High-intensity laser produces 13 terawatts
A new Nd:glass laser being developed at the Laboratoire pour l`utilisation des lasers intenses, (LULI, Ecole Polytechnique, Palaiseau, France) delivers a peak power of 13 TW (6 J in 450 fs) at 1.06 µm.1 The system is an improvement over an earlier one that used multiple amplifiers and six beams, with each beam delivering 100 J in 0.6 ns, to produce a total peak power of 1 TW.
The new laser represents the first phase of a system being developed to produce several hundred terawatts using disk amplifiers with pulse compression. Eventually, the LULI researchers expect to reach peak powers in the petawatt (1015 W) region. These high pulse energies are produced using chirped-pulse amplification (CPA). This technique prevents breakdown of the solid-state laser material--bubble formation in the Nd:glass amplifiers--that would otherwise occur at such high peak-pulse powers because of the intense electric fields generated.
Developed about ten years ago, CPA stretches the laser pulses before they are amplified, thereby reducing the peak power in the amplifier material. After amplification the pulses are recompressed. This technique has enabled production of intense laser pulses at much higher peak powers than was previously possible.
Implementation of CPA in the LULI system starts with a Ti:sapphire oscillator pumped by a 12-W argon-ion laser. The ~80-fs, 1-nJ output pulses of the Ti:sapphire laser are first stretched to ~1 ns, then injected into a Ti:sapphire regenerative amplifier, which is pumped by a frequency-doubled Nd:YAG laser. The regenerative amplifier provides gain close to 106, which results in ~500-ps output pulses with energies of ~5 mJ. These "preamplified" pulses then propagate themselves through a Nd:glass laser chain (silicate and phosphate glasses are used to maximize the amplification bandwidth) that delivers pulses of several joules to the last compression stage of the system. After compression the system delivers ~300-fs pulses with energies of ~4 J (see figure on p. 16).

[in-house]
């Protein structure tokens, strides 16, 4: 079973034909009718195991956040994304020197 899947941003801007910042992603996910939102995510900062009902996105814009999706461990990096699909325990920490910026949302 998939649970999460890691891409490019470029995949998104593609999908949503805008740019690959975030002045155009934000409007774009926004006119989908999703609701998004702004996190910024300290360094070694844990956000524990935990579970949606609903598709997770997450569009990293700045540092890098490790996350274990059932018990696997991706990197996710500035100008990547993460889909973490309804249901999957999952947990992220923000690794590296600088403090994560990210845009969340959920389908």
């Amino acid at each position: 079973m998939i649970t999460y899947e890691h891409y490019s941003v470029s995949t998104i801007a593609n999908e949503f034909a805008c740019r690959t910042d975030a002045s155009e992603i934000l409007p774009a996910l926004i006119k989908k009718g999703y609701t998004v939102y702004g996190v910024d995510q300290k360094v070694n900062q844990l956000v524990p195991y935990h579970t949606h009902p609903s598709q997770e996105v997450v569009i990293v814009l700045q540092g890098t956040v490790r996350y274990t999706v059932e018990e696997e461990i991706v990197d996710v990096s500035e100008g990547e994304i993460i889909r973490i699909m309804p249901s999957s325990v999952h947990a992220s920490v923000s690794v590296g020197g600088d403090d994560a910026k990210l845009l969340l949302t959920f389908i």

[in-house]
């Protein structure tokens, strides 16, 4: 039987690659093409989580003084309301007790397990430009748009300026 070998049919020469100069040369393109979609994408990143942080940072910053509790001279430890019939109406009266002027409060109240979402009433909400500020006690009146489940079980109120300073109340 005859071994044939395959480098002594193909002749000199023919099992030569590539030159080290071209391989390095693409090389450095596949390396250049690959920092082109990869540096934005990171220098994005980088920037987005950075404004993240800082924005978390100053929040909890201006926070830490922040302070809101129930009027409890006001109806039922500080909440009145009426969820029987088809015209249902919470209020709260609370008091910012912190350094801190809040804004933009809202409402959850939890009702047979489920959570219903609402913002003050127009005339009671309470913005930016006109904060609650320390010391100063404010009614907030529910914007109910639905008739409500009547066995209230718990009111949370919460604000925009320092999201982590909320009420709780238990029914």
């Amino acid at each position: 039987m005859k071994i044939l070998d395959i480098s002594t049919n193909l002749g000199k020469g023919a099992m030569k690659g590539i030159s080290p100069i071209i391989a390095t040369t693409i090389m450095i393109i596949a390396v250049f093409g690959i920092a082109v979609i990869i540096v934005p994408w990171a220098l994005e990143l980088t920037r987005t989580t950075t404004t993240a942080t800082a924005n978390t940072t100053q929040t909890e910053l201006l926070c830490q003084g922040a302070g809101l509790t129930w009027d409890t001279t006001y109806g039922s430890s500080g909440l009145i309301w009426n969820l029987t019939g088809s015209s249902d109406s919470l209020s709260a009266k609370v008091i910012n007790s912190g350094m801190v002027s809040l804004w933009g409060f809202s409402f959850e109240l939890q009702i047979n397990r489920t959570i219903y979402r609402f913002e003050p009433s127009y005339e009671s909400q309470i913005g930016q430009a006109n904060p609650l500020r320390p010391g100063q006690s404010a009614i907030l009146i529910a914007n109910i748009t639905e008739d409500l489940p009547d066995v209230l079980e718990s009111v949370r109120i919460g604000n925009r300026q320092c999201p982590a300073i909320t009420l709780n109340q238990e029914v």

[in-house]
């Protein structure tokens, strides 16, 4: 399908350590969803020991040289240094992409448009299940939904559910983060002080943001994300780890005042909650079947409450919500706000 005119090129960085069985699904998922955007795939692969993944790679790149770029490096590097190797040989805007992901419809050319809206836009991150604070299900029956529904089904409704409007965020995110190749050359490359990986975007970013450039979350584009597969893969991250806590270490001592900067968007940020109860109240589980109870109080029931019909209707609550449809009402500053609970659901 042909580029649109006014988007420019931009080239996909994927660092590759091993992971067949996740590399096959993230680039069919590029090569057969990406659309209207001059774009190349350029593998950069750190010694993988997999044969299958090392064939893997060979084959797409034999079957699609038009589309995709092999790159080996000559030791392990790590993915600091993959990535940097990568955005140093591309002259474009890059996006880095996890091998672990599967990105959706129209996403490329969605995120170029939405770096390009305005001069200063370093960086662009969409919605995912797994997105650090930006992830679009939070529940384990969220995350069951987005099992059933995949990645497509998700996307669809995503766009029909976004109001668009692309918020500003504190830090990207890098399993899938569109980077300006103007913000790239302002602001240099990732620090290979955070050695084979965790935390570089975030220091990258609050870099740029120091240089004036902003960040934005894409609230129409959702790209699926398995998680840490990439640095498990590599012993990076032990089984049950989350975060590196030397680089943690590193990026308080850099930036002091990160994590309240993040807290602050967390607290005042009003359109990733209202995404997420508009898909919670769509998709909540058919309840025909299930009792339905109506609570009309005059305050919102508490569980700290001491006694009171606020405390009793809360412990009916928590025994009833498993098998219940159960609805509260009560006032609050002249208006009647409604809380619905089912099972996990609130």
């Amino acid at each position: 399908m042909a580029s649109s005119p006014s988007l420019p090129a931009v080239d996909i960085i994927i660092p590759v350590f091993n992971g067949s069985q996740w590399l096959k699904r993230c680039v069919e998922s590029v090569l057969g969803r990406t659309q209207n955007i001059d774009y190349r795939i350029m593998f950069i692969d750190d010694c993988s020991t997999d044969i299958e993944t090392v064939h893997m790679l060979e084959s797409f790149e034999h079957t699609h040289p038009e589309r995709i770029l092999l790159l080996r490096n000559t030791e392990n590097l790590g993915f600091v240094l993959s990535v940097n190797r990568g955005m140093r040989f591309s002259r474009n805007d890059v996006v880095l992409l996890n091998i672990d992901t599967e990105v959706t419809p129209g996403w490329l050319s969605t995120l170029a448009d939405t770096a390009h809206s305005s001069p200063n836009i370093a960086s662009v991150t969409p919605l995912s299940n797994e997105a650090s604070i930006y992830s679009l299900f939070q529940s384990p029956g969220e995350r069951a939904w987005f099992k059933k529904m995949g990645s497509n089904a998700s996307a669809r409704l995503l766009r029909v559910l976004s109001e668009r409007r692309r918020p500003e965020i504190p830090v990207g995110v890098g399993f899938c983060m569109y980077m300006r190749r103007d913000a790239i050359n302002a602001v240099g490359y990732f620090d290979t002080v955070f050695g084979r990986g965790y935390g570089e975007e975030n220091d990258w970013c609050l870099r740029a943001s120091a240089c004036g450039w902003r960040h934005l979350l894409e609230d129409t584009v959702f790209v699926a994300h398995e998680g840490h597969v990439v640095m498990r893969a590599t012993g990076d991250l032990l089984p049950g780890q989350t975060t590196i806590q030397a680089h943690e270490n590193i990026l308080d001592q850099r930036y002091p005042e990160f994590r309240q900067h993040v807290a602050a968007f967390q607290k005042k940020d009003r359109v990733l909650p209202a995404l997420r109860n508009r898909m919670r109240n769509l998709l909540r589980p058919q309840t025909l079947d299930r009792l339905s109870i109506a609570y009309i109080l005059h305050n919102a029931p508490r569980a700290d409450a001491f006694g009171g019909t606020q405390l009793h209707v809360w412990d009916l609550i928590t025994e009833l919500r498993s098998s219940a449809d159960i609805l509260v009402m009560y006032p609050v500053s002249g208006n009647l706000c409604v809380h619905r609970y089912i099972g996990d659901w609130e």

Pulse energies of such magnitude are opening up new research fields in physics, including relativistic laser-matter interaction studies, dense-matter production for astrophysics research, particle acceleration by beatwaves and wake field effects. This new laser is likely to enable research that has only been possible using computer simulation.
1. Sophie Baton, "Des impulsions laser ultra-intense," Centre National de la Recherche Scientifique Info, 305 (May 1995).
In May 1996 the existing silicate and phosphate glass amplifier rods of the LULI laser system will be replaced by disks, which should increase the output pulse energies from ~4 to ~20 J in 300 fs.